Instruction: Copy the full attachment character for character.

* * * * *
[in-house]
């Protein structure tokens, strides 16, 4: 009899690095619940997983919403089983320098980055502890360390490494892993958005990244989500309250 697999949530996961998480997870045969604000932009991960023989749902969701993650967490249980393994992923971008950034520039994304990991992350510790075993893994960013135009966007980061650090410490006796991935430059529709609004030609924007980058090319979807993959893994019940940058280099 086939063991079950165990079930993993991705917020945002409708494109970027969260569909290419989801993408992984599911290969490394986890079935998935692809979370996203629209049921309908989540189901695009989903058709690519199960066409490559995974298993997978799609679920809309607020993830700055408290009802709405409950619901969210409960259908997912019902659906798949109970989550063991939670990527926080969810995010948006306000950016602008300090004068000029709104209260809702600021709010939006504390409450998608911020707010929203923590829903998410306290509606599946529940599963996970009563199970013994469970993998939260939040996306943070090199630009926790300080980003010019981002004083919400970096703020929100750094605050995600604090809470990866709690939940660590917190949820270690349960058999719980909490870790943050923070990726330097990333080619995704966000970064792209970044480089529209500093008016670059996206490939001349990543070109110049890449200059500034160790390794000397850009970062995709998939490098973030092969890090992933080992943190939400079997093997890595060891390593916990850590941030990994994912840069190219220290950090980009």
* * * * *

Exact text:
[in-house]
């Protein structure tokens, strides 16, 4: 009899690095619940997983919403089983320098980055502890360390490494892993958005990244989500309250 697999949530996961998480997870045969604000932009991960023989749902969701993650967490249980393994992923971008950034520039994304990991992350510790075993893994960013135009966007980061650090410490006796991935430059529709609004030609924007980058090319979807993959893994019940940058280099 086939063991079950165990079930993993991705917020945002409708494109970027969260569909290419989801993408992984599911290969490394986890079935998935692809979370996203629209049921309908989540189901695009989903058709690519199960066409490559995974298993997978799609679920809309607020993830700055408290009802709405409950619901969210409960259908997912019902659906798949109970989550063991939670990527926080969810995010948006306000950016602008300090004068000029709104209260809702600021709010939006504390409450998608911020707010929203923590829903998410306290509606599946529940599963996970009563199970013994469970993998939260939040996306943070090199630009926790300080980003010019981002004083919400970096703020929100750094605050995600604090809470990866709690939940660590917190949820270690349960058999719980909490870790943050923070990726330097990333080619995704966000970064792209970044480089529209500093008016670059996206490939001349990543070109110049890449200059500034160790390794000397850009970062995709998939490098973030092969890090992933080992943190939400079997093997890595060891390593916990850590941030990994994912840069190219220290950090980009």